Article Library / Structured Jewish World Dialogue

Exploring the Jewish Spectrum in a Time of Fluid Identity

1The main implication of the changing ground of Jewishness is on the allocation of funds for Jewish activities. According to the vast majority of Dialogue participants, investment should be made in all those wanting to participate, without much regard to their brand of Jewishness. “The question must not be who is a Jew, but what a good project is for the Jewish community and how we can achieve the goals,” a participant in Brazil asserted.233 “I think that if anyone declares themselves Jewish we should reach out to them,” a participant in Detroit said.234 “There was an overwhelming desire to reach out to those on the periphery of the community to engage and thus allocate resources to do this,” the Boston discussion summary notes.235

Reservations were few, and mostly based on pragmatic concerns, such as the reality that resources are not plentiful enough to cover all the bases. “In Salvador, a community with a high percentage of Jews by conversion, it was interesting that most of the participants agreed that allocations must go to ‘Jews’ as defined by main Jewish denominations.”236 “Minority opinion: too much outreach has the danger of diluting the community.”237

JPPI Dialogue participants were presented with several options for prioritizing which kind of Jewish programming should receive funding from the organized community (and possibly, for Israel programs as well). We proposed the following allocation options: to ‘Jews’ as defined by main Jewish denominations; to Jews as defined by (Orthodox) Halacha; to all people who say they are Jewish; and to all people who seek to participate. The overall agreement was that the Halachic criteria is much too restrictive for program funding. In several discussions, the example of Chabad outreach was mentioned as proof that not even Orthodoxy – when it reaches out – would limit its outreach to verifiably Halachic Jews.

Viewpoints ranged from those advocating the allocation of most communal resources to Jews as defined by any of the Jewish streams, and those proposing to accept every person who “comes through the door” (a notable exception in all U.S. communities: Messianic Jews are considered beyond the pale of acceptability in community activities – not as individuals, but as representatives of a culture that Jews perceive to be in stark contradiction to their own).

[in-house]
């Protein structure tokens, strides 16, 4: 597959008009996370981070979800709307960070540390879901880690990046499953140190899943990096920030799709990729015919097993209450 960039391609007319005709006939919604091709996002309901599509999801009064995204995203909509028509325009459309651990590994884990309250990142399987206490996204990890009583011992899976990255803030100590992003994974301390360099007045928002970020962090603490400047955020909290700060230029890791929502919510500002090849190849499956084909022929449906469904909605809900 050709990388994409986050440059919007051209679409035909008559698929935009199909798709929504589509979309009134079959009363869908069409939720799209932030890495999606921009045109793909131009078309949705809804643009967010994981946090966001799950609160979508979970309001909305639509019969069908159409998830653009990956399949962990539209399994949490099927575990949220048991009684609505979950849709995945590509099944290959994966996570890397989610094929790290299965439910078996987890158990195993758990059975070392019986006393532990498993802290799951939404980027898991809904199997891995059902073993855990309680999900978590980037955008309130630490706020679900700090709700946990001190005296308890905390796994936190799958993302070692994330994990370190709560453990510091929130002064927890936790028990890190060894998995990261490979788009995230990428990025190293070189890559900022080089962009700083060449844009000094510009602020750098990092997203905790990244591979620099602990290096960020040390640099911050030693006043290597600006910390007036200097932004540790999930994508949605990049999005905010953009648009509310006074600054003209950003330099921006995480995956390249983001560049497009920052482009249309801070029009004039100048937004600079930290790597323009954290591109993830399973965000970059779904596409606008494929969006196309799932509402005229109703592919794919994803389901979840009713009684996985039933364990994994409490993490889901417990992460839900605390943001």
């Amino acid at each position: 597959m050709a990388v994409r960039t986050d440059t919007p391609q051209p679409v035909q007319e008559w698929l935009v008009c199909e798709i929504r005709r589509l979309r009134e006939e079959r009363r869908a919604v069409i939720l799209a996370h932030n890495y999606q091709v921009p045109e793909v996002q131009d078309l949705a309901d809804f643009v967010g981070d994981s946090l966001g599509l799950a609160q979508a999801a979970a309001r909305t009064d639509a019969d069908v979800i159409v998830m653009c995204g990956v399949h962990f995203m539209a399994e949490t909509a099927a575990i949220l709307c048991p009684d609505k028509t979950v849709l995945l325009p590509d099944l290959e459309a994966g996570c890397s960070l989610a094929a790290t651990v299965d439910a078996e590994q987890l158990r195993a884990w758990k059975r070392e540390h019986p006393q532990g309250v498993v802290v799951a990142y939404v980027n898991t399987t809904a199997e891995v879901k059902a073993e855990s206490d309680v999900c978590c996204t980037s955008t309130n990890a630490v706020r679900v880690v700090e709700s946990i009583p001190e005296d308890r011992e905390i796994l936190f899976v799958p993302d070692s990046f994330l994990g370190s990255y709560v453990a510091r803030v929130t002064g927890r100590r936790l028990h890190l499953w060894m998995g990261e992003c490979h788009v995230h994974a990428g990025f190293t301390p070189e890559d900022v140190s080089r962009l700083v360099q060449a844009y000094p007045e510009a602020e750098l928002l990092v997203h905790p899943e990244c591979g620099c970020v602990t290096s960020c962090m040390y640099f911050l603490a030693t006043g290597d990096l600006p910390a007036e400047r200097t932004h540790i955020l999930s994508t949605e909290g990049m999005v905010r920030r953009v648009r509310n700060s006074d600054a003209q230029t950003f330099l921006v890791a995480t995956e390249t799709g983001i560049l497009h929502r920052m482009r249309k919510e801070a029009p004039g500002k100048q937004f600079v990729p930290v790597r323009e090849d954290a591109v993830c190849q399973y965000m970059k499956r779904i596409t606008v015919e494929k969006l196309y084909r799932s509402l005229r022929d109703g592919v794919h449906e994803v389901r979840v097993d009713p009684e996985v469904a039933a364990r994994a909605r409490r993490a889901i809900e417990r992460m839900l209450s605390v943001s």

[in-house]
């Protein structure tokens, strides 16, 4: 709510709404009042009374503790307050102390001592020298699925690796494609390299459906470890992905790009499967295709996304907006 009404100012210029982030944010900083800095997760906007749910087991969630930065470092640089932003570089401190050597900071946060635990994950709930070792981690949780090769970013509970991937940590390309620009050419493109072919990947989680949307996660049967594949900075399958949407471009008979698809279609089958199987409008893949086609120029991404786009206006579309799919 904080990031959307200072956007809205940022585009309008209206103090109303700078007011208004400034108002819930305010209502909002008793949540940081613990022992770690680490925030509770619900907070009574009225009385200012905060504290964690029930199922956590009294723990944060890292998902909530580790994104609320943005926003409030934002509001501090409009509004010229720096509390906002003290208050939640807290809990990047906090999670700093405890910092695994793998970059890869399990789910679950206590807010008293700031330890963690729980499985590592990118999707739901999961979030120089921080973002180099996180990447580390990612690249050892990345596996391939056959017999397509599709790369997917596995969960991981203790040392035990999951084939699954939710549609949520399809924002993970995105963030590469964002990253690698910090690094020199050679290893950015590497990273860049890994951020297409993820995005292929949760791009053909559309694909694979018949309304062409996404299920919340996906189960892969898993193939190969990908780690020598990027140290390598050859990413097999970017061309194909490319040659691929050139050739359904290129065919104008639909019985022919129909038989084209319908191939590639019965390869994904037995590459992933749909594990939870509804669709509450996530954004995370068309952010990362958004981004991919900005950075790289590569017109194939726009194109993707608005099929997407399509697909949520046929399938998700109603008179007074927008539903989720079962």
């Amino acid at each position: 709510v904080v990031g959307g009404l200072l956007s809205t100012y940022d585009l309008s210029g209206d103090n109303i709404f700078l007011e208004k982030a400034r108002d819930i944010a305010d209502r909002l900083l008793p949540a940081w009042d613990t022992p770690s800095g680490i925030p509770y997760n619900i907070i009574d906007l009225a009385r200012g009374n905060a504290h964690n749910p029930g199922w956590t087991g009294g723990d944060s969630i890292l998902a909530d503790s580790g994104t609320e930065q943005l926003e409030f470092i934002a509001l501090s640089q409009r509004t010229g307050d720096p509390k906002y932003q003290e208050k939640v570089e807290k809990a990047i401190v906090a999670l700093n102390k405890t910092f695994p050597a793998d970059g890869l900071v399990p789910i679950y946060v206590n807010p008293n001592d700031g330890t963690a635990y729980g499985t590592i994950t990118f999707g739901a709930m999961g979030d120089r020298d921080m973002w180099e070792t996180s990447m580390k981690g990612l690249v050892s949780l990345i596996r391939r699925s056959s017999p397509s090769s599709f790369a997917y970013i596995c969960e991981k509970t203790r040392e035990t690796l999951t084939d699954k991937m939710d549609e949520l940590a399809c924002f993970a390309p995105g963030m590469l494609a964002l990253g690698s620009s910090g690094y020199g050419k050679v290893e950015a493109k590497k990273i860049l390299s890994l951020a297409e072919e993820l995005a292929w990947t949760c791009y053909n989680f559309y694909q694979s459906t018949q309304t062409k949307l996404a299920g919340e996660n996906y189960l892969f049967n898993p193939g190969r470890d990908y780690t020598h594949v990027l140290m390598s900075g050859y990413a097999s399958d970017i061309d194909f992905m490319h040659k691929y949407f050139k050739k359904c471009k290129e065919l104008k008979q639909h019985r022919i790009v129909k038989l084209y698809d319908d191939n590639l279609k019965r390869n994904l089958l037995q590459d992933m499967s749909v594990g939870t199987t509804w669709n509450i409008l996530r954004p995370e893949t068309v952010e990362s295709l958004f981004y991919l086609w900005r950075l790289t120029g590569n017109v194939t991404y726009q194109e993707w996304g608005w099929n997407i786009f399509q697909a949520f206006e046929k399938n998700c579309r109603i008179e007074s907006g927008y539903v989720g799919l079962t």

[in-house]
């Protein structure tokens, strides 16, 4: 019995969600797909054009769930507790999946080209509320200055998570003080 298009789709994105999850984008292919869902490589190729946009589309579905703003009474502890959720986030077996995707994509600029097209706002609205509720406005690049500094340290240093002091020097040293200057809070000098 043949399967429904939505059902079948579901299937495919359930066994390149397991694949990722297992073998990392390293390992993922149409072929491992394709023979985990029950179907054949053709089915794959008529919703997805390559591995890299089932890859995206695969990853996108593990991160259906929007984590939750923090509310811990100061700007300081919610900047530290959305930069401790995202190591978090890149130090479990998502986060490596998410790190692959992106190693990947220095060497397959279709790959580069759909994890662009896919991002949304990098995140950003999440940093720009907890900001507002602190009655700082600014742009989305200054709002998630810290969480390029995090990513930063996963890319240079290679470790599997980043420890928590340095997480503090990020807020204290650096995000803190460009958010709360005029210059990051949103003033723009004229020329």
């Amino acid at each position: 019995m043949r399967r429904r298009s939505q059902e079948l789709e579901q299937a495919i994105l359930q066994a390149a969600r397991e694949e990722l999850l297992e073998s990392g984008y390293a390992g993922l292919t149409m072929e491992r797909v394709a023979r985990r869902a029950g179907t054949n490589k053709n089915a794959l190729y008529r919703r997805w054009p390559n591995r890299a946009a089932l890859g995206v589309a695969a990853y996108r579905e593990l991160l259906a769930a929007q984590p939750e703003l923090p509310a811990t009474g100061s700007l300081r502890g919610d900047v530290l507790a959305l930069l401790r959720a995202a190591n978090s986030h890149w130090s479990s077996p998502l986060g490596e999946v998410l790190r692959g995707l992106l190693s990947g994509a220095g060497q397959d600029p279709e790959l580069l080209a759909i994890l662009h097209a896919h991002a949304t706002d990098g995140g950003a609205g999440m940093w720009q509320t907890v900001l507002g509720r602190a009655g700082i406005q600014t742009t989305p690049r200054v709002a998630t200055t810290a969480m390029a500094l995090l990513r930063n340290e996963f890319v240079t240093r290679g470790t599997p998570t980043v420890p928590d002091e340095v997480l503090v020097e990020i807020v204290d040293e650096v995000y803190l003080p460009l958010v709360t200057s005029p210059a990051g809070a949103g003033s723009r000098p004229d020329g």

What are the practical implications of these views? Obviously, decision makers do not have the luxury of providing unlimited funding and must, therefore prioritize resource allocation. But, based on Dialogue discussions, it is reasonable to conclude that Jewish institutions and the government of Israel have to take into account the following points:

  1. Jews do not condone principled exclusion. If funds have to be distributed based on a set of priorities, these priorities have to be rooted in financial reality rather than ideological preferences.
  2. There is a sense among many Jews that the Jewish community is not yet doing a good enough job reaching out to the broader community. This perception may or may not be accurate, but as so many believe this to be the case, it is worth noting.
  3. The government of Israel, as a body operating under a more restrictive understanding of Jewishness, has to be aware of the need to tailor certain programs and initiatives so they are compatible with Diaspora realities.
  4. There needs to be a better understanding within institutions, including religious ones, of the ultimate goal of funding programs for the broader community. The Dialogue raised the possibility that connected Jews, while understanding the sensitivities and risks involved (being offensive etc.) would like to see a somewhat more daring approach to getting distanced Jews and their families to become, with time, “fully” Jewish.
  5. The components of Judaism most Jews consider important may suggest that a larger portion of the Jewish financial pie should be invested in programs that speak to the cultural and national sentiments of Jews – rather than their declining sense of narrowly defined religiosity (for example, framing Shabbat in a cultural context, rather than a Halachic-religious one). This is a challenge for communities whose primary institution of Jewish expression was the synagogue.